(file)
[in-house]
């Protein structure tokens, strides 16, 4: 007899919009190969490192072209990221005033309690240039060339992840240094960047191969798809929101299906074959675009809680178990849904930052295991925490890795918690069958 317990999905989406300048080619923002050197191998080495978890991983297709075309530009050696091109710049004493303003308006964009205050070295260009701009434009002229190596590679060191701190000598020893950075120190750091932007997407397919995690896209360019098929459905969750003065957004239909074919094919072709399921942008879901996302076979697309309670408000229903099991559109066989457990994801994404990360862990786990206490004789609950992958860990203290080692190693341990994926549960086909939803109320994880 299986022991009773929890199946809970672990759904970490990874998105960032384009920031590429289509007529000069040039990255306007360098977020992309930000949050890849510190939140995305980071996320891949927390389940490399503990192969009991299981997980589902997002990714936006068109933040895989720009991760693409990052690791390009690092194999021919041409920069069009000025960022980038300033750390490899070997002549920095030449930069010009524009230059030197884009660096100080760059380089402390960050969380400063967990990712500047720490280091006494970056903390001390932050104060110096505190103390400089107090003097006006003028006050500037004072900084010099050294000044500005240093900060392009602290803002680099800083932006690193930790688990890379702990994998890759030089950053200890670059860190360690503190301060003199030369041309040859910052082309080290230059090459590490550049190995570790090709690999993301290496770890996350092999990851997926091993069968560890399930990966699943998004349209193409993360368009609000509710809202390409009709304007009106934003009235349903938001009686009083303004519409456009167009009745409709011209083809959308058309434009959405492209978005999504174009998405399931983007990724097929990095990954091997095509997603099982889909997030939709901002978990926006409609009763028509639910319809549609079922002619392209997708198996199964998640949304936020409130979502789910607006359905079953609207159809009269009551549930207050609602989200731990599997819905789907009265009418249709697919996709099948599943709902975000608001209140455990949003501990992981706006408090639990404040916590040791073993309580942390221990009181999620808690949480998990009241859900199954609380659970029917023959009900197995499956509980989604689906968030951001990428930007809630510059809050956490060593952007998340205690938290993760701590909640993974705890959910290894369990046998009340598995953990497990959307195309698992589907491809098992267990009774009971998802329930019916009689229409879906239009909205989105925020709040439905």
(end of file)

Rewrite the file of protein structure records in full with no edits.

[in-house]
């Protein structure tokens, strides 16, 4: 007899919009190969490192072209990221005033309690240039060339992840240094960047191969798809929101299906074959675009809680178990849904930052295991925490890795918690069958 317990999905989406300048080619923002050197191998080495978890991983297709075309530009050696091109710049004493303003308006964009205050070295260009701009434009002229190596590679060191701190000598020893950075120190750091932007997407397919995690896209360019098929459905969750003065957004239909074919094919072709399921942008879901996302076979697309309670408000229903099991559109066989457990994801994404990360862990786990206490004789609950992958860990203290080692190693341990994926549960086909939803109320994880 299986022991009773929890199946809970672990759904970490990874998105960032384009920031590429289509007529000069040039990255306007360098977020992309930000949050890849510190939140995305980071996320891949927390389940490399503990192969009991299981997980589902997002990714936006068109933040895989720009991760693409990052690791390009690092194999021919041409920069069009000025960022980038300033750390490899070997002549920095030449930069010009524009230059030197884009660096100080760059380089402390960050969380400063967990990712500047720490280091006494970056903390001390932050104060110096505190103390400089107090003097006006003028006050500037004072900084010099050294000044500005240093900060392009602290803002680099800083932006690193930790688990890379702990994998890759030089950053200890670059860190360690503190301060003199030369041309040859910052082309080290230059090459590490550049190995570790090709690999993301290496770890996350092999990851997926091993069968560890399930990966699943998004349209193409993360368009609000509710809202390409009709304007009106934003009235349903938001009686009083303004519409456009167009009745409709011209083809959308058309434009959405492209978005999504174009998405399931983007990724097929990095990954091997095509997603099982889909997030939709901002978990926006409609009763028509639910319809549609079922002619392209997708198996199964998640949304936020409130979502789910607006359905079953609207159809009269009551549930207050609602989200731990599997819905789907009265009418249709697919996709099948599943709902975000608001209140455990949003501990992981706006408090639990404040916590040791073993309580942390221990009181999620808690949480998990009241859900199954609380659970029917023959009900197995499956509980989604689906968030951001990428930007809630510059809050956490060593952007998340205690938290993760701590909640993974705890959910290894369990046998009340598995953990497990959307195309698992589907491809098992267990009774009971998802329930019916009689229409879906239009909205989105925020709040439905």